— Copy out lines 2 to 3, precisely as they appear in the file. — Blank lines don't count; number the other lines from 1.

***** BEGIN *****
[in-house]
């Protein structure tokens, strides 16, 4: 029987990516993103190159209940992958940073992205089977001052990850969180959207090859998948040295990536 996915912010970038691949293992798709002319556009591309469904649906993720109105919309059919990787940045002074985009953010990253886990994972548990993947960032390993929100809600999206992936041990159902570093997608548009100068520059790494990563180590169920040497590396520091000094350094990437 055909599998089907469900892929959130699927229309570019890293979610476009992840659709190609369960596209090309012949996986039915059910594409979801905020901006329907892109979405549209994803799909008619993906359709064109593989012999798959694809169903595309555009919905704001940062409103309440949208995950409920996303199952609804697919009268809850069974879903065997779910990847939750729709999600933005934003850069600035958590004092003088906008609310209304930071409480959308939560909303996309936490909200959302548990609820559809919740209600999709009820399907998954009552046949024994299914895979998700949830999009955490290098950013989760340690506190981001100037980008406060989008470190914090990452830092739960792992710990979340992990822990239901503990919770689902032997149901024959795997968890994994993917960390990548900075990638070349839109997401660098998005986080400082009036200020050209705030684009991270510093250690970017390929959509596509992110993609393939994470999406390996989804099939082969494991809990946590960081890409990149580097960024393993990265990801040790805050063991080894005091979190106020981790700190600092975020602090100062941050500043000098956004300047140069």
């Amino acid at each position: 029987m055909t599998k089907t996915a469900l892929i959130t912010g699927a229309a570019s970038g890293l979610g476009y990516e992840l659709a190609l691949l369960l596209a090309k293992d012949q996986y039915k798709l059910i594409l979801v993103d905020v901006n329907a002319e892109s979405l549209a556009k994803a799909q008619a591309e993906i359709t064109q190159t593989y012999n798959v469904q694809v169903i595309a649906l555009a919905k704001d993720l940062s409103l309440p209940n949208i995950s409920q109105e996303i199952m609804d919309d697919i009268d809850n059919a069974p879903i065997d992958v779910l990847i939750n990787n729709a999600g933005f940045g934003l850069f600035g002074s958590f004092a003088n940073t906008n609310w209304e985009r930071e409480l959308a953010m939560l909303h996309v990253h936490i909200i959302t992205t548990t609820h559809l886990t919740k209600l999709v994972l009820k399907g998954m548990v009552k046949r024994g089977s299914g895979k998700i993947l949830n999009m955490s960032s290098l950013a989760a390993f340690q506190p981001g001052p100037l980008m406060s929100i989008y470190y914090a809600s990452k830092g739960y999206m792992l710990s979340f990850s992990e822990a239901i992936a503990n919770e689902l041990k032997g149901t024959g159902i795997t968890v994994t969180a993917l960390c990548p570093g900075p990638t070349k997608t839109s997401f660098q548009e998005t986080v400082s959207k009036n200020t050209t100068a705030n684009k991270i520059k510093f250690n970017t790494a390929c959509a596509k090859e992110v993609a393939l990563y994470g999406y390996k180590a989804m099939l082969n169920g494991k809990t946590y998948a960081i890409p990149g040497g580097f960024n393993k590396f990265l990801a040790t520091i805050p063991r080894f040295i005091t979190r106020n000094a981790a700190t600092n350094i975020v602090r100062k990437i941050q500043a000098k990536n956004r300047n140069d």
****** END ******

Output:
């Protein structure tokens, strides 16, 4: 029987990516993103190159209940992958940073992205089977001052990850969180959207090859998948040295990536 996915912010970038691949293992798709002319556009591309469904649906993720109105919309059919990787940045002074985009953010990253886990994972548990993947960032390993929100809600999206992936041990159902570093997608548009100068520059790494990563180590169920040497590396520091000094350094990437 055909599998089907469900892929959130699927229309570019890293979610476009992840659709190609369960596209090309012949996986039915059910594409979801905020901006329907892109979405549209994803799909008619993906359709064109593989012999798959694809169903595309555009919905704001940062409103309440949208995950409920996303199952609804697919009268809850069974879903065997779910990847939750729709999600933005934003850069600035958590004092003088906008609310209304930071409480959308939560909303996309936490909200959302548990609820559809919740209600999709009820399907998954009552046949024994299914895979998700949830999009955490290098950013989760340690506190981001100037980008406060989008470190914090990452830092739960792992710990979340992990822990239901503990919770689902032997149901024959795997968890994994993917960390990548900075990638070349839109997401660098998005986080400082009036200020050209705030684009991270510093250690970017390929959509596509992110993609393939994470999406390996989804099939082969494991809990946590960081890409990149580097960024393993990265990801040790805050063991080894005091979190106020981790700190600092975020602090100062941050500043000098956004300047140069």
């Amino acid at each position: 029987m055909t599998k089907t996915a469900l892929i959130t912010g699927a229309a570019s970038g890293l979610g476009y990516e992840l659709a190609l691949l369960l596209a090309k293992d012949q996986y039915k798709l059910i594409l979801v993103d905020v901006n329907a002319e892109s979405l549209a556009k994803a799909q008619a591309e993906i359709t064109q190159t593989y012999n798959v469904q694809v169903i595309a649906l555009a919905k704001d993720l940062s409103l309440p209940n949208i995950s409920q109105e996303i199952m609804d919309d697919i009268d809850n059919a069974p879903i065997d992958v779910l990847i939750n990787n729709a999600g933005f940045g934003l850069f600035g002074s958590f004092a003088n940073t906008n609310w209304e985009r930071e409480l959308a953010m939560l909303h996309v990253h936490i909200i959302t992205t548990t609820h559809l886990t919740k209600l999709v994972l009820k399907g998954m548990v009552k046949r024994g089977s299914g895979k998700i993947l949830n999009m955490s960032s290098l950013a989760a390993f340690q506190p981001g001052p100037l980008m406060s929100i989008y470190y914090a809600s990452k830092g739960y999206m792992l710990s979340f990850s992990e822990a239901i992936a503990n919770e689902l041990k032997g149901t024959g159902i795997t968890v994994t969180a993917l960390c990548p570093g900075p990638t070349k997608t839109s997401f660098q548009e998005t986080v400082s959207k009036n200020t050209t100068a705030n684009k991270i520059k510093f250690n970017t790494a390929c959509a596509k090859e992110v993609a393939l990563y994470g999406y390996k180590a989804m099939l082969n169920g494991k809990t946590y998948a960081i890409p990149g040497g580097f960024n393993k590396f990265l990801a040790t520091i805050p063991r080894f040295i005091t979190r106020n000094a981790a700190t600092n350094i975020v602090r100062k990437i941050q500043a000098k990536n956004r300047n140069d």